The New York City Council is proposing to cut an unprecedented $1 billion from the NYPD’s budget for the coming fiscal year as calls grow to defund the police in the wake of George Floyd’s death.
“We believe that we can and should work to get to $1 billion in cuts to New York City’s police spending in the Fiscal 2021 budget, an unprecedented reduction that would not only limit the scope of the NYPD, but also show our commitment towards moving away from the failed policing policies of the past,” the council said in a statement published Friday.
“There is no doubt that this is an ambitious goal, but it is one that the time we are in calls for — both here in New York City and nationwide.”
The cuts include reducing uniform headcount through attrition, cutting overtime, shifting responsibilities away from the NYPD, finding efficiencies and savings in OTPS spending, and lowering associated fringe expenses.
“Our budget must reflect the reality that policing needs fundamental reform,” the council said. “Over the last few weeks, we have seen an outpouring of New Yorkers demanding change from their leaders. It is our job to listen — and to act. We will not let this moment pass, and we will fight for the budget they deserve.”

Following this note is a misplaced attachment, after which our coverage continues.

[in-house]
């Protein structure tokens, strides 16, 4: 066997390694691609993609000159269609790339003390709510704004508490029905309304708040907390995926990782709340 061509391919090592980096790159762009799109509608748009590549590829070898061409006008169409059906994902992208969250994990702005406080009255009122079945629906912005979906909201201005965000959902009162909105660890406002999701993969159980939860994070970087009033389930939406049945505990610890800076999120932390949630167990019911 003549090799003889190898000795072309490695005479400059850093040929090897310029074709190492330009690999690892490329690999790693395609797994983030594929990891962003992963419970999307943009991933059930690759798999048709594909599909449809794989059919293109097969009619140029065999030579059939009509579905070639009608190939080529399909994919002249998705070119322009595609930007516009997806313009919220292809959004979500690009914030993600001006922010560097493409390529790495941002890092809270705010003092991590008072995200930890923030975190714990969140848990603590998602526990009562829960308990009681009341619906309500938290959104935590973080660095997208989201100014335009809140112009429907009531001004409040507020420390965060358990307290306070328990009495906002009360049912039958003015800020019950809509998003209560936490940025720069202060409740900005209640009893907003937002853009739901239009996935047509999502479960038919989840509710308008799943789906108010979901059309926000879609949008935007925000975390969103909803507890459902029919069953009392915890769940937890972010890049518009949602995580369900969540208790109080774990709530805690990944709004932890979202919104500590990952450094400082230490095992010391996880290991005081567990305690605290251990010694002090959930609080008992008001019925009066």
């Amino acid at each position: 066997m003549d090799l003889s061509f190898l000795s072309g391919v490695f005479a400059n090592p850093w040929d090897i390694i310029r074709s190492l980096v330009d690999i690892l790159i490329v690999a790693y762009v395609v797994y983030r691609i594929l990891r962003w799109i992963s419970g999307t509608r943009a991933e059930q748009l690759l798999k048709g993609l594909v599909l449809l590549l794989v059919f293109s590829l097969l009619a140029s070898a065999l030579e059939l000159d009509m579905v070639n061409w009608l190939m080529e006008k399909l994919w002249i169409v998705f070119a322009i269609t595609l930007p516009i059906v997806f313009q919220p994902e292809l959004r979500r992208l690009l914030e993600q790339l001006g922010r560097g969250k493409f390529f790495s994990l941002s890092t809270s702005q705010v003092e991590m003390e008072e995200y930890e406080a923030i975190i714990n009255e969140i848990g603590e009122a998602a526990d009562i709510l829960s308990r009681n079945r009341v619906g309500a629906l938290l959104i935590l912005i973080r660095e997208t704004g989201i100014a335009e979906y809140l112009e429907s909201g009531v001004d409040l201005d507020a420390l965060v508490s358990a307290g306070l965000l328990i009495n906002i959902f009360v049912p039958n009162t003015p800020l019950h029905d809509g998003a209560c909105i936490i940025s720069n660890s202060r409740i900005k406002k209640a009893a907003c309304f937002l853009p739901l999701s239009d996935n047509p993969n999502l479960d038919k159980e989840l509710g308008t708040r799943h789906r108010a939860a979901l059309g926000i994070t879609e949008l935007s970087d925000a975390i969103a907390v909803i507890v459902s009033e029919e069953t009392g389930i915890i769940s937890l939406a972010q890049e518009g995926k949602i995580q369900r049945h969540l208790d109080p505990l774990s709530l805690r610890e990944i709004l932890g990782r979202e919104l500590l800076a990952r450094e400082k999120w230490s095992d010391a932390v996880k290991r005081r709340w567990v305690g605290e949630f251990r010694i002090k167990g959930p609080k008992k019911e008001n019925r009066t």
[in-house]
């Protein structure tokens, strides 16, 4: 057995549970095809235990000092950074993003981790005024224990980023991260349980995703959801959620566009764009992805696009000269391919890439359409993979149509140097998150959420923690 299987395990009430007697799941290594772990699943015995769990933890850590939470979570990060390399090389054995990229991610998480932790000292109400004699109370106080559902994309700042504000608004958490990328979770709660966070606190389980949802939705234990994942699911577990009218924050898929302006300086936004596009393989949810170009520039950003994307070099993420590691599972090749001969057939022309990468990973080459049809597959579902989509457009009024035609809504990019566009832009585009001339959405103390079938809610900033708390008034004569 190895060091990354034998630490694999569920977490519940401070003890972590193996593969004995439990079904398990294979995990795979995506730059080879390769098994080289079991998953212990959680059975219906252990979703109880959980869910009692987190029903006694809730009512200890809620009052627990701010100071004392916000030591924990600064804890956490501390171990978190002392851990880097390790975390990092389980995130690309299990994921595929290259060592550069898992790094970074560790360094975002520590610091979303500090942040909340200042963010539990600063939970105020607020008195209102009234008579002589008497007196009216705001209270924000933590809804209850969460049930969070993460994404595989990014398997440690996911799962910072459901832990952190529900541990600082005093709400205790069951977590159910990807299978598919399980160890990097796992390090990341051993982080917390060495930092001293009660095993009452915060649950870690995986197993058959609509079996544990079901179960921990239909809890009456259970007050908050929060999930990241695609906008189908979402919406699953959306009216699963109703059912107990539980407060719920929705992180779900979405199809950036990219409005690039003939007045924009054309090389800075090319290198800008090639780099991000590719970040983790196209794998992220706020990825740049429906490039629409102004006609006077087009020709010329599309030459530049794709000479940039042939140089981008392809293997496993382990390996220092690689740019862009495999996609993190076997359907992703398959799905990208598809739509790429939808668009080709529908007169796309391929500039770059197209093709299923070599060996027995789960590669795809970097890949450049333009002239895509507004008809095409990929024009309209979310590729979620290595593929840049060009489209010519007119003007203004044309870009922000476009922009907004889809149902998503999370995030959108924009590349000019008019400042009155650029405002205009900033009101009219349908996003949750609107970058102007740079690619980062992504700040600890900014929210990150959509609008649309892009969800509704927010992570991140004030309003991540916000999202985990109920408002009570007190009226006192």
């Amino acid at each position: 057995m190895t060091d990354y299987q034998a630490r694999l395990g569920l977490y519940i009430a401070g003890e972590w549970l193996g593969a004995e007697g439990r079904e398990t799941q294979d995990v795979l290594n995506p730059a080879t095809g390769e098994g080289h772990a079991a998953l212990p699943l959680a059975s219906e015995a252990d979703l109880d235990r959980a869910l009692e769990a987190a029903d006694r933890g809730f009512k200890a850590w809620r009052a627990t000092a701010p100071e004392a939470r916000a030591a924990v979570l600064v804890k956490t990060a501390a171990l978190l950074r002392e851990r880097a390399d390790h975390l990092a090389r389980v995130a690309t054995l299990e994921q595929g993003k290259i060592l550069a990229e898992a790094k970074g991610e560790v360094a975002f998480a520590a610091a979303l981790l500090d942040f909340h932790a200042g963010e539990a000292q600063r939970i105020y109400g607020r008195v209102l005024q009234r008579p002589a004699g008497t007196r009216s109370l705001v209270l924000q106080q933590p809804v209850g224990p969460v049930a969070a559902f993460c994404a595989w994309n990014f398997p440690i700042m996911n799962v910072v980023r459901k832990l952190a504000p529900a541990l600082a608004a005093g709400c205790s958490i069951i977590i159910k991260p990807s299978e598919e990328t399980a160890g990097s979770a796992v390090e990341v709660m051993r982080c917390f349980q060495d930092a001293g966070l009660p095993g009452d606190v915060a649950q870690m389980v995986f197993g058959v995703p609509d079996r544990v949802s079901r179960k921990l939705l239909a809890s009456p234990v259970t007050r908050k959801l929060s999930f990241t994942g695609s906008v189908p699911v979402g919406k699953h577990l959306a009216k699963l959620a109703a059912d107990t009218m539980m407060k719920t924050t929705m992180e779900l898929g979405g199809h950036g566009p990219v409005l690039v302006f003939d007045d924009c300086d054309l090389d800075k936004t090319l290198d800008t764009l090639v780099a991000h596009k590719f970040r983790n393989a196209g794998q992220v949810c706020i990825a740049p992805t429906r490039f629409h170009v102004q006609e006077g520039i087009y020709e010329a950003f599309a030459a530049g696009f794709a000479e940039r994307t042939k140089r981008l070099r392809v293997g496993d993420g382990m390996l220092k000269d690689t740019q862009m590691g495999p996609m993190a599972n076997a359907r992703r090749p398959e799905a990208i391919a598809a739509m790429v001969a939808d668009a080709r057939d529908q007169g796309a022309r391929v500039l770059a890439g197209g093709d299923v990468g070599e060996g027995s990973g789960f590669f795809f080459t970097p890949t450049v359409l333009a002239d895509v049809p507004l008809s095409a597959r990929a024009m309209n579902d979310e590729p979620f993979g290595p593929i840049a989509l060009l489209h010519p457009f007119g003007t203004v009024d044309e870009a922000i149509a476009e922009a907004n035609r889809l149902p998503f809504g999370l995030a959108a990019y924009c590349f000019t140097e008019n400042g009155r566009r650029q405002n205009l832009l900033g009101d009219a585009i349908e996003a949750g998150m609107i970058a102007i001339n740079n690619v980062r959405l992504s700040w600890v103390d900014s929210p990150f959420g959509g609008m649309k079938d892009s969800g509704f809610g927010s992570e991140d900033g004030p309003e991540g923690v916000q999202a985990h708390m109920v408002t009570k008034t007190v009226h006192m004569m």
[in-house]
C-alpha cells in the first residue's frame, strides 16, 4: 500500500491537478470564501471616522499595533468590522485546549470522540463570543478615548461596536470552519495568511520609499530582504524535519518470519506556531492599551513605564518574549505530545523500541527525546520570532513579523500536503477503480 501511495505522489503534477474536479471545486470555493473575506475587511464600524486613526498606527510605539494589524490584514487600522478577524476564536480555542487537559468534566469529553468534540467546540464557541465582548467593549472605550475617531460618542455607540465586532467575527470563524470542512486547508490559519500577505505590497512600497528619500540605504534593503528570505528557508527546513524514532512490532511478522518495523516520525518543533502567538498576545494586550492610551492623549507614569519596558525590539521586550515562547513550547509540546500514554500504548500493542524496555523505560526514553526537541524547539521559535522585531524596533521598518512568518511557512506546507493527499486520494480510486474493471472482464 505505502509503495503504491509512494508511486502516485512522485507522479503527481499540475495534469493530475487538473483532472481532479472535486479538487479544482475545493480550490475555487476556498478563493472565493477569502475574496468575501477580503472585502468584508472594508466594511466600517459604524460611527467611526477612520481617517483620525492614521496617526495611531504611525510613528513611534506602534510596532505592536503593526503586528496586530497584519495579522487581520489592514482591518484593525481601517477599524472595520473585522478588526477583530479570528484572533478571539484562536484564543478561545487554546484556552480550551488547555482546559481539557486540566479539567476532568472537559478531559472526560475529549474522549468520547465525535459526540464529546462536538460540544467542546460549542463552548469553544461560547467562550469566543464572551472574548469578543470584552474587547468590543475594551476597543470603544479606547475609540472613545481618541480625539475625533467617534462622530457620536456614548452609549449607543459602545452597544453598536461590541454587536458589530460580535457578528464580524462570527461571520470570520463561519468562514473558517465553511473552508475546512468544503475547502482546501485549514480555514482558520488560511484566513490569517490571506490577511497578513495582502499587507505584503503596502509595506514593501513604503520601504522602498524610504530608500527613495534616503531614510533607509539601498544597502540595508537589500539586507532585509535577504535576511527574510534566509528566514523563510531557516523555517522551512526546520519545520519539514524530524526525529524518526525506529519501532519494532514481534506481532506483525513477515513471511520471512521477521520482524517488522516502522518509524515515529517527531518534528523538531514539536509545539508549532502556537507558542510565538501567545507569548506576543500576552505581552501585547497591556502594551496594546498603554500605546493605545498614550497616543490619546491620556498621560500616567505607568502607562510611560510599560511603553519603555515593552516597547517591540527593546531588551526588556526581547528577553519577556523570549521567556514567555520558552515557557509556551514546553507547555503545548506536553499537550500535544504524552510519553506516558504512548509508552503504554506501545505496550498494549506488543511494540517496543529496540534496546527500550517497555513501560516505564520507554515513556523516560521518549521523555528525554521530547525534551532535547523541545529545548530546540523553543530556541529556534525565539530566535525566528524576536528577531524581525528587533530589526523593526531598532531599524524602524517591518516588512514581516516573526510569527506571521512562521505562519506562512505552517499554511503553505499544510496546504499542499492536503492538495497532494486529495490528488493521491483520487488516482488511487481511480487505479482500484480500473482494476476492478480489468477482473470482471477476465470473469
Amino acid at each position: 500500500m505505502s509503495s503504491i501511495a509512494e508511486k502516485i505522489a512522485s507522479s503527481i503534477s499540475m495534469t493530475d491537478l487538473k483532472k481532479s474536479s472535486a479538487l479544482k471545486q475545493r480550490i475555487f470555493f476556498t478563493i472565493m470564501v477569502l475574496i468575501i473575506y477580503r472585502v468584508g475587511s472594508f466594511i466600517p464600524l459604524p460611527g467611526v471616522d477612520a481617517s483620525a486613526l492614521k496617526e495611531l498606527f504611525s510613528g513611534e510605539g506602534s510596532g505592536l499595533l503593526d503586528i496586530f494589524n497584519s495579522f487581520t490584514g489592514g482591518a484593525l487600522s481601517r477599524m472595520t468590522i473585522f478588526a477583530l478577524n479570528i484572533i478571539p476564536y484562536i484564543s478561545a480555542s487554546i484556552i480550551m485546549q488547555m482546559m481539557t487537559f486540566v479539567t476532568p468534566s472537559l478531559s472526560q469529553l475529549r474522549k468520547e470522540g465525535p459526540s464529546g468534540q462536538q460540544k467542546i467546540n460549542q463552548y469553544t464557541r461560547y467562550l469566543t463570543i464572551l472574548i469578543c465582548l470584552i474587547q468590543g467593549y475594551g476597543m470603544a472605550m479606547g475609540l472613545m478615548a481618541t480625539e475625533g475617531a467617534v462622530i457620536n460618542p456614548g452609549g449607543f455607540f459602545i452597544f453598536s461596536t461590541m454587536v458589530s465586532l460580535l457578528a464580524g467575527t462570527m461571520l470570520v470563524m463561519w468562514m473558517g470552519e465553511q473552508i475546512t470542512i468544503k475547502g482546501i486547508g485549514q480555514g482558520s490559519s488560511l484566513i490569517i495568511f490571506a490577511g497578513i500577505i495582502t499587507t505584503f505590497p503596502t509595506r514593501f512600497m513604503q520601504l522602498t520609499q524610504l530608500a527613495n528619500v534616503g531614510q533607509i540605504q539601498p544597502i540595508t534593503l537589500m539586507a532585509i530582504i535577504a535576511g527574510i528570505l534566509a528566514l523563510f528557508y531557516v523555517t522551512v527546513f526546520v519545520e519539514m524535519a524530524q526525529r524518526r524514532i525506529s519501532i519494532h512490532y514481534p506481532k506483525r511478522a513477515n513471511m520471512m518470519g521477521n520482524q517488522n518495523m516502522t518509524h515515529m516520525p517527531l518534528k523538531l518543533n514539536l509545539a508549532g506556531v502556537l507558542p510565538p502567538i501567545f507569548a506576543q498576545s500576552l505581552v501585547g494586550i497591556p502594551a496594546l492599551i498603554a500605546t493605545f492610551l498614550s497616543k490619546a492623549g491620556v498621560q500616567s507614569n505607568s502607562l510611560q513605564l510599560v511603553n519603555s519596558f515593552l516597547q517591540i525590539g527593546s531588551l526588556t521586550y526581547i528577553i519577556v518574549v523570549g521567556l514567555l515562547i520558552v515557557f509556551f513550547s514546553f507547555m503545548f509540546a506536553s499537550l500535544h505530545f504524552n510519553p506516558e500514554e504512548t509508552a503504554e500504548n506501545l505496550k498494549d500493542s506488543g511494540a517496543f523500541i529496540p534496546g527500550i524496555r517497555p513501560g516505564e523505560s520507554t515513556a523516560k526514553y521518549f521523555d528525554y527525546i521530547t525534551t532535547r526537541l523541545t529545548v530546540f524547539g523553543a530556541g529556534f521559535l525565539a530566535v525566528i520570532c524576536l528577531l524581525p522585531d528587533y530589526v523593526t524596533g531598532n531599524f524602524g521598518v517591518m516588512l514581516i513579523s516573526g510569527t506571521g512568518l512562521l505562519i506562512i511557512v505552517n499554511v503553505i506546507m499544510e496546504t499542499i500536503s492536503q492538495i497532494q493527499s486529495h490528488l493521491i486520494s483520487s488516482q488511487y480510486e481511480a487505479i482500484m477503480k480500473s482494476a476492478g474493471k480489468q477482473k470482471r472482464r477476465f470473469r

The Police Benevolent Association slammed the council and said its members would “bear the blame for every new victim.”
“For decades, every time a city agency failed at its task, the city’s answer was to take the job away and give it to the NYPD,” the PBA said in a statement issued to CBS New York. “If the City Council wants to give responsibilities back to those failing agencies, that’s their choice. But they will bear the blame for every new victim, for every New Yorker in need of help who falls through the cracks. They won’t be able to throw cops under the bus anymore.”
PIX 11 reported:
The NYPD will phase out its plainclothes anti-crime unit in what the police commissioner called “a seismic shift in the culture of how the NYPD polices this city,” he announced in a news conference Monday.
About 600 people are expected to transition from the plainclothes unit, and will move to the department’s detective and neighborhood policing units, among others.